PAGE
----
"Hello Moto. This is Google." Google’s announcement this week that it would buy Motorola Mobility for $12.5 billion in an all-cash deal meant paid an estimated 60 percent premium over the price Motorola Mobility was trading for on Friday the week before.
This was no doubt a big announcement that rallied the markets and showed that Google and other companies were willing to spend cash and invest. The stock prices of RIM and Nokia shot up on the news.
The Google-Motorola merger has undoubtedly changed the smartphone industry almost overnight, even though execution may take an onerous few months. Here’s why.
First of all, it gives Android patent protection against rivals who are gunning for it in the wake of the popularity of the "little green guy" (Android’s mascot). No doubt, the lawsuits already filed by Apple against its Android competitors, including Motorola itself, as well as Samsung and HTC, will probably go on until they are settled in or out of court, or with the International Trade Commission, where Apple has a few complaints piled up as well. And Microsoft is probably not going to back out of its lawsuit against Motorola or give up the patent licensing deals it has already struck with Android manufacturers without a fight. Oracle’s lawsuit against Google will probably continue as the database giant is going after the use of Java (which it acquired from Sun Microsystems) in Android, and not necessarily the smartphone industry itself—at least at this point.
But the acquisition is going to make companies, possibly even giants like Microsoft and Apple, think twice before going into a mudfight with Google without realizing that it faces collateral damage by engaging in patent warfare. Google, which was a patent laggard before, now has 17,000 patents overnight and 7,000 pending with the Motorola acquisition. As TechCrunch’s Greg Kumparak put it, "I mean, come on: Motorola has the patent on the cell phone."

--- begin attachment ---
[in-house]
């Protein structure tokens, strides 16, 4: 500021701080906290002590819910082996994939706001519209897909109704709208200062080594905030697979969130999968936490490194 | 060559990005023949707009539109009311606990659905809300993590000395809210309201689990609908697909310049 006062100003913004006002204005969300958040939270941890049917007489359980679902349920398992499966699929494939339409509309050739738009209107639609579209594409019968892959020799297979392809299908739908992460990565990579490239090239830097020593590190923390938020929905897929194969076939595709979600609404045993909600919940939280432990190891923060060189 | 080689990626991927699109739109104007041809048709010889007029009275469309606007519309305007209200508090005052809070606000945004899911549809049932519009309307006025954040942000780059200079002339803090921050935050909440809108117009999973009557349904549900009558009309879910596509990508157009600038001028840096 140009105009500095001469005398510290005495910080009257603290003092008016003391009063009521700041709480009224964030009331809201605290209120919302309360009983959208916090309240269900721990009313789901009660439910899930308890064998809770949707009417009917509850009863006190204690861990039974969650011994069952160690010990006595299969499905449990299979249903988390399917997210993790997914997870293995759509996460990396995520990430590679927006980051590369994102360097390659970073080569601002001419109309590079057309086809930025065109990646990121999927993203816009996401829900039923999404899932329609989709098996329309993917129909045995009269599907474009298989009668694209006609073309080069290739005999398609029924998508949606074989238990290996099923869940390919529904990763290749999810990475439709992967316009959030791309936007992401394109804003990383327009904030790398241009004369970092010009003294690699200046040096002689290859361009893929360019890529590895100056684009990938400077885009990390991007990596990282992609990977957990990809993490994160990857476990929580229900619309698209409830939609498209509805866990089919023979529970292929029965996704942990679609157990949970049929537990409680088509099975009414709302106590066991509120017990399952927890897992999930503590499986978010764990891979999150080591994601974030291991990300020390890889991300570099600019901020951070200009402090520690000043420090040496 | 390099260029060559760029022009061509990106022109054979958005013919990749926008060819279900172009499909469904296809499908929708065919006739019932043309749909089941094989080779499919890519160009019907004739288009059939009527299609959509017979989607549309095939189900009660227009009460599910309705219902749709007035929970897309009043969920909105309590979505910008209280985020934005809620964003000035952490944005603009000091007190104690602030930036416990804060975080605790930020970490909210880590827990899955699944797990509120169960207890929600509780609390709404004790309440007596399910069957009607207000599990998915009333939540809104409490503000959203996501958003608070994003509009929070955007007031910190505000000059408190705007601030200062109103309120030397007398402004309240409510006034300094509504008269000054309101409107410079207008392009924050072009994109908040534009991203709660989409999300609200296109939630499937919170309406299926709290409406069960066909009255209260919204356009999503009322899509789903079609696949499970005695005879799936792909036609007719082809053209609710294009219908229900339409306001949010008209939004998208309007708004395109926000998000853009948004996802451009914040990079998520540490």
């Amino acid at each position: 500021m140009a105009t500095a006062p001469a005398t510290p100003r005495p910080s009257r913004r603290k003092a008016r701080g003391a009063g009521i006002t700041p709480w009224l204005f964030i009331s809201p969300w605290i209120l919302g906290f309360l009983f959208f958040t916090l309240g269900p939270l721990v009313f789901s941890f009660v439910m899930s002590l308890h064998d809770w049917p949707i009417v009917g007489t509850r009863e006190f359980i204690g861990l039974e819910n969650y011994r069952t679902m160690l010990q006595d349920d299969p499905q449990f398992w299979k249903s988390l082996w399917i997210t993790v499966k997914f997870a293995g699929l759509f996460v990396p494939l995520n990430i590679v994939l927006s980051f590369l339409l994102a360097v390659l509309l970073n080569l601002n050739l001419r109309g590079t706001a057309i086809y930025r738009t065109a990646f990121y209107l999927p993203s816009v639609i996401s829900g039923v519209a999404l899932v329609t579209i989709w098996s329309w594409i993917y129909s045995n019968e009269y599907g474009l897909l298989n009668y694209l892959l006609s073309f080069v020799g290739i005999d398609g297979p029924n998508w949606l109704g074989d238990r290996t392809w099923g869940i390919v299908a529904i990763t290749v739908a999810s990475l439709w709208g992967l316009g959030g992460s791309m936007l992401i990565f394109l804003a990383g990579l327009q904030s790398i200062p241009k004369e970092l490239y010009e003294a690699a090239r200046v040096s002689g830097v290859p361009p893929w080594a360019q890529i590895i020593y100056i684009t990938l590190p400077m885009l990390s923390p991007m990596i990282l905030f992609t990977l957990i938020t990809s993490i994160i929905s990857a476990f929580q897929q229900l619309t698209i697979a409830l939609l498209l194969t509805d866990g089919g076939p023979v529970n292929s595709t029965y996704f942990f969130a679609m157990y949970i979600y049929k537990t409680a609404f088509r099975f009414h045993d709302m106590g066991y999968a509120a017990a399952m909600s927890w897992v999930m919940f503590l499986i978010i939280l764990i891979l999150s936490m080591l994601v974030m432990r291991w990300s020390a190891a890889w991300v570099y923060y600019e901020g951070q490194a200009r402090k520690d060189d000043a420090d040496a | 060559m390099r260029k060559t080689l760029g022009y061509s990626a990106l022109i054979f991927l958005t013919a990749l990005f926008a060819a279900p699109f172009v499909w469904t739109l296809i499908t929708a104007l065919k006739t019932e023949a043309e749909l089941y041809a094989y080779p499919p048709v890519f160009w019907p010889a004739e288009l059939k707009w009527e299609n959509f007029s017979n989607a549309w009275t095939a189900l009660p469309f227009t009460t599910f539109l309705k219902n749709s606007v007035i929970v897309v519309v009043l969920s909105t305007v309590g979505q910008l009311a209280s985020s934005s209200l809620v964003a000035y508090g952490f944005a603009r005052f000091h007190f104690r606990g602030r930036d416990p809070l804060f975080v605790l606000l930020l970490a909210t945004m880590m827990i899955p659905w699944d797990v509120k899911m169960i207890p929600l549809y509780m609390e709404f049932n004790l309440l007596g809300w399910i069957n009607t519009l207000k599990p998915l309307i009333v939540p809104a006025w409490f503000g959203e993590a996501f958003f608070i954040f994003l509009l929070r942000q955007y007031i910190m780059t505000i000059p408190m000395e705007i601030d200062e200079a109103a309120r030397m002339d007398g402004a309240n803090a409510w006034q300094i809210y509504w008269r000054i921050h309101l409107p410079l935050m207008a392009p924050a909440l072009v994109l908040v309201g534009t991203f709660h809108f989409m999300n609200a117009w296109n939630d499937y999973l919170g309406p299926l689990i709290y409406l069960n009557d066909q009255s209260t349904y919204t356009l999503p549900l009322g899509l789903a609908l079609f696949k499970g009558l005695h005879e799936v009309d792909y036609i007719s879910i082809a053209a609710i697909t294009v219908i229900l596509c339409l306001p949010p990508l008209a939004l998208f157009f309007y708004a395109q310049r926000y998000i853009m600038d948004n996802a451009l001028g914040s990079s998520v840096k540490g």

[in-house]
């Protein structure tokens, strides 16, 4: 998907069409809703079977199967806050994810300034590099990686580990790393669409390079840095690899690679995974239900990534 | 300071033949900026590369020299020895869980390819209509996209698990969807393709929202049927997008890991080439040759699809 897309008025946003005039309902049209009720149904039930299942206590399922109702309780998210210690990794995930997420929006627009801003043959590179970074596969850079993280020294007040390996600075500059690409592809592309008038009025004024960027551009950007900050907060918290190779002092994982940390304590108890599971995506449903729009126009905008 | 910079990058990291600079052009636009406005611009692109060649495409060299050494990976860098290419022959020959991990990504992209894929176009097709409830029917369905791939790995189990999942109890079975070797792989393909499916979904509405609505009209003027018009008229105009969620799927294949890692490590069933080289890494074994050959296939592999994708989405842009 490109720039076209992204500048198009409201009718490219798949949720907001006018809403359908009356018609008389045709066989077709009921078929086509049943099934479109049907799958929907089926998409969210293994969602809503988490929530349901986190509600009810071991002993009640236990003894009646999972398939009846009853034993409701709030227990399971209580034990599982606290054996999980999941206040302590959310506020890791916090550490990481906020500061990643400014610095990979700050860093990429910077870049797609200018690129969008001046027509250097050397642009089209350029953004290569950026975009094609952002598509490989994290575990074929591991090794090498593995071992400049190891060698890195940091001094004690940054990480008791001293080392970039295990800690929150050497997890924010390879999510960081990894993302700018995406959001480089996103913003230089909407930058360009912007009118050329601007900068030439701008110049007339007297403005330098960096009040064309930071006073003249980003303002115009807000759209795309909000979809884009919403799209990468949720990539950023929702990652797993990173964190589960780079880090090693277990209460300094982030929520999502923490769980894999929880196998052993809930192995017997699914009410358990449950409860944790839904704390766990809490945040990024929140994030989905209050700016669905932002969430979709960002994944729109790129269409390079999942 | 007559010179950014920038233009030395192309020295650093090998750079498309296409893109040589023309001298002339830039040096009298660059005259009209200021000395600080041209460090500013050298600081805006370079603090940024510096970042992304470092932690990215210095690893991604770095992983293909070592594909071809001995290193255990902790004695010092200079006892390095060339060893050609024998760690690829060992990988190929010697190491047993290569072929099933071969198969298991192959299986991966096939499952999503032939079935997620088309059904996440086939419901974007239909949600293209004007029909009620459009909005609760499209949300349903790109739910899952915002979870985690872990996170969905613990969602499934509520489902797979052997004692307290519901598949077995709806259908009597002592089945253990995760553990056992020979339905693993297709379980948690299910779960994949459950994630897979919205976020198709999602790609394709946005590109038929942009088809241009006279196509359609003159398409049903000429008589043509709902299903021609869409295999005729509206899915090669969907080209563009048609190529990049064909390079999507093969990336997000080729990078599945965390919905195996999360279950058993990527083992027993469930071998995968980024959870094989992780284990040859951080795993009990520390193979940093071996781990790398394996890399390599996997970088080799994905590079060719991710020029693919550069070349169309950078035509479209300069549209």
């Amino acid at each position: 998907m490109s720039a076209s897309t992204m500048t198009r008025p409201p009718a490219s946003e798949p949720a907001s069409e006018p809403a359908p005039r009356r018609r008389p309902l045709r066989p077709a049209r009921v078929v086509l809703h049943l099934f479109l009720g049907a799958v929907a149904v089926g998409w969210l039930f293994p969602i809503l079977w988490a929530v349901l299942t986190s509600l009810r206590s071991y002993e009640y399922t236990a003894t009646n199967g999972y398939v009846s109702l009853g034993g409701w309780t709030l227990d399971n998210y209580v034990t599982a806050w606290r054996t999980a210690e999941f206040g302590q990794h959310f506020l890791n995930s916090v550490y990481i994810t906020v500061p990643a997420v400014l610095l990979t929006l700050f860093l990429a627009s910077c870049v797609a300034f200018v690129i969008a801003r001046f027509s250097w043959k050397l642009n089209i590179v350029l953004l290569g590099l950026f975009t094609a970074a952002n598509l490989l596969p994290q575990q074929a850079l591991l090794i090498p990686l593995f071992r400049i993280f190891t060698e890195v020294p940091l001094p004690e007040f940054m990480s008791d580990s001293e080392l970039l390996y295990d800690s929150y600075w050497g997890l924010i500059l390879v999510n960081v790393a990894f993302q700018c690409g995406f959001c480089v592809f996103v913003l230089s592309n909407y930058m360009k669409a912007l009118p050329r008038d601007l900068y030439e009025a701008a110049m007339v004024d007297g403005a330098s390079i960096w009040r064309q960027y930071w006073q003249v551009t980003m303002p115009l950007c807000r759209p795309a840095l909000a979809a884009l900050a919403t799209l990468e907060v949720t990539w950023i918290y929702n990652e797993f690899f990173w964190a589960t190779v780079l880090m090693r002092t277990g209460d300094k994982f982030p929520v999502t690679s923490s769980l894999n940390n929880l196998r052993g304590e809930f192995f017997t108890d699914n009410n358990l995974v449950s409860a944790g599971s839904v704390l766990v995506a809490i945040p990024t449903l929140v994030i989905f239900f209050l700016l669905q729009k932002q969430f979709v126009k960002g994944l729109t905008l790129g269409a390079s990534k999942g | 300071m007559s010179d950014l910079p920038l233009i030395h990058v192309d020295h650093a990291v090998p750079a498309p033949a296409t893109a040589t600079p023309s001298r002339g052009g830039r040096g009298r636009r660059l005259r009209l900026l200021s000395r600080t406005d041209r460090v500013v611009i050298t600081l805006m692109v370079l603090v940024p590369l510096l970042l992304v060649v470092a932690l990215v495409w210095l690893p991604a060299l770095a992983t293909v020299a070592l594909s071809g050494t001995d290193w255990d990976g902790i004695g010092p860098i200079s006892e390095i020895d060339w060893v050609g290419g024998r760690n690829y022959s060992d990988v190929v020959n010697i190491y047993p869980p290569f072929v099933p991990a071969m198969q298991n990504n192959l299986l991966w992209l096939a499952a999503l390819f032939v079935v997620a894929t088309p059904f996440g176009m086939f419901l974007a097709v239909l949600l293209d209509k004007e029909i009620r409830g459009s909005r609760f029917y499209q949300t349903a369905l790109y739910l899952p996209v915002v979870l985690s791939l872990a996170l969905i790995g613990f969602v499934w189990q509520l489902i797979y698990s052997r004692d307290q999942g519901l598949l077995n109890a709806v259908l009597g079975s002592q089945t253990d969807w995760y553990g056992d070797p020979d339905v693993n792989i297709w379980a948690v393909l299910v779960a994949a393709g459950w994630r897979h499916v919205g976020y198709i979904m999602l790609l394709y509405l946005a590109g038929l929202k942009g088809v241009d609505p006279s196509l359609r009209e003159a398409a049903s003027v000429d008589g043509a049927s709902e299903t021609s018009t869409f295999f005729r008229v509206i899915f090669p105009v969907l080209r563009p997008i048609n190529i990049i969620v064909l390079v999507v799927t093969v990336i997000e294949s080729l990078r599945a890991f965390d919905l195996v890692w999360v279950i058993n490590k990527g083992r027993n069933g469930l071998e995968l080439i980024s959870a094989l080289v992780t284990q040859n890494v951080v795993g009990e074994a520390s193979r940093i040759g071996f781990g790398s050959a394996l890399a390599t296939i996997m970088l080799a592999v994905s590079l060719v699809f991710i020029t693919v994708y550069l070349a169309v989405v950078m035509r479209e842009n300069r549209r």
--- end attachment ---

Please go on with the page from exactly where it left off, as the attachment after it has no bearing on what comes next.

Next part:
The End of Patent Wars?
Microsoft and Apple will both likely be worried. Microsoft has been hemorrhaging market share for its Windows Phone OS and now runs on only 1 percent of smartphones sold, and its last-ditch effort to use Nokia to turn the tide might be foiled if Motorola were to file patent or trade complaints against Nokia’s upcoming Windows phones in the major markets of North America and Europe, effectively sealing off any hopes of a Microsoft recovery. Analysts believe Microsoft’s aggressive patent licensing fees for Android manufacturers was meant to show them it was less expensive to license Windows Phone OS, despite low consumer demand for the devices. But that strategy may not work anymore.
Apple should be worried since it now finally has some competition in the vertical integration market, which has long been its key differentiator. But it also has less to lose by continuing its patent war—even though it is now a major player in worldwide smartphone shipments, it has already lost the popularity war to Google. PC Magazine reported on 2011 data published by Canalys, stating "Android ended the second quarter with 48 percent of the market, with Asia Pacific leading the charge." Apple, in contrast, owns only 19 percent of the market—substantial for a single vendor, but quite a bit behind Google’s overall share. But with the 20.5 million iPhones shipped by the Cupertino-based company accounting for a key part of its revenue, Apple will likely keep fighting Android in whatever form it can to keep its marketshare, revenue and profitability.
Many analysts have said that the merger of Google and Motorola may force other manufacturers to jump ship. That option hardly seems likely. The only major contender to Android is Windows Phone 7, and Microsoft might have damaged its reputation and standing well enough with smartphone makers through its aggressive patent licensing fees and the lackluster consumer demand for its OS. HP’s webOS and Nokia’s meeGo and Symbian are hardly alternatives at this point. The major Android manufacturers may try to build more models based on Windows Phone (or in Samsung’s case, its own Bada OS) but consumers have so far shown a lack of interest in Android and iOS alternatives.